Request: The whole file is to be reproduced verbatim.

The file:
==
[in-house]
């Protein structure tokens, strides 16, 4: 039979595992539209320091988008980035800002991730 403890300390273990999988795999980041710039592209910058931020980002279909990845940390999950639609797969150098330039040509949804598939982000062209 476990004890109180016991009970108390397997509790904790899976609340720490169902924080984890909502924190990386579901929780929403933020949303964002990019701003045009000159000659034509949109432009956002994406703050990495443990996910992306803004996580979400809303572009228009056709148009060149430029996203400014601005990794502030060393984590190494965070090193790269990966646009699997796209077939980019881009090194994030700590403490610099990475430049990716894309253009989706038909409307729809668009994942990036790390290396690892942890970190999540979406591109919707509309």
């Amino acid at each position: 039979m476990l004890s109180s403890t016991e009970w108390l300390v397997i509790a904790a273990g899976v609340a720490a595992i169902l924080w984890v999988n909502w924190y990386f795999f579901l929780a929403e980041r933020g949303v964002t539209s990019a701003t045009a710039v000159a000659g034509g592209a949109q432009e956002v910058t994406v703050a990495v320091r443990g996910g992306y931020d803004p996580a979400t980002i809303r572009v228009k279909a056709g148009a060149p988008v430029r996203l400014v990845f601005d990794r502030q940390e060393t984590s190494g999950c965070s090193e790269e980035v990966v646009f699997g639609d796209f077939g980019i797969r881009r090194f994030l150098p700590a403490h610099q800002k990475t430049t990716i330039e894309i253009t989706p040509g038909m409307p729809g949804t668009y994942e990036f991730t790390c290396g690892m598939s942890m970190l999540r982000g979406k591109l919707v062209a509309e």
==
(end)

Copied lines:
[in-house]
């Protein structure tokens, strides 16, 4: 039979595992539209320091988008980035800002991730 403890300390273990999988795999980041710039592209910058931020980002279909990845940390999950639609797969150098330039040509949804598939982000062209 476990004890109180016991009970108390397997509790904790899976609340720490169902924080984890909502924190990386579901929780929403933020949303964002990019701003045009000159000659034509949109432009956002994406703050990495443990996910992306803004996580979400809303572009228009056709148009060149430029996203400014601005990794502030060393984590190494965070090193790269990966646009699997796209077939980019881009090194994030700590403490610099990475430049990716894309253009989706038909409307729809668009994942990036790390290396690892942890970190999540979406591109919707509309």
């Amino acid at each position: 039979m476990l004890s109180s403890t016991e009970w108390l300390v397997i509790a904790a273990g899976v609340a720490a595992i169902l924080w984890v999988n909502w924190y990386f795999f579901l929780a929403e980041r933020g949303v964002t539209s990019a701003t045009a710039v000159a000659g034509g592209a949109q432009e956002v910058t994406v703050a990495v320091r443990g996910g992306y931020d803004p996580a979400t980002i809303r572009v228009k279909a056709g148009a060149p988008v430029r996203l400014v990845f601005d990794r502030q940390e060393t984590s190494g999950c965070s090193e790269e980035v990966v646009f699997g639609d796209f077939g980019i797969r881009r090194f994030l150098p700590a403490h610099q800002k990475t430049t990716i330039e894309i253009t989706p040509g038909m409307p729809g949804t668009y994942e990036f991730t790390c290396g690892m598939s942890m970190l999540r982000g979406k591109l919707v062209a509309e």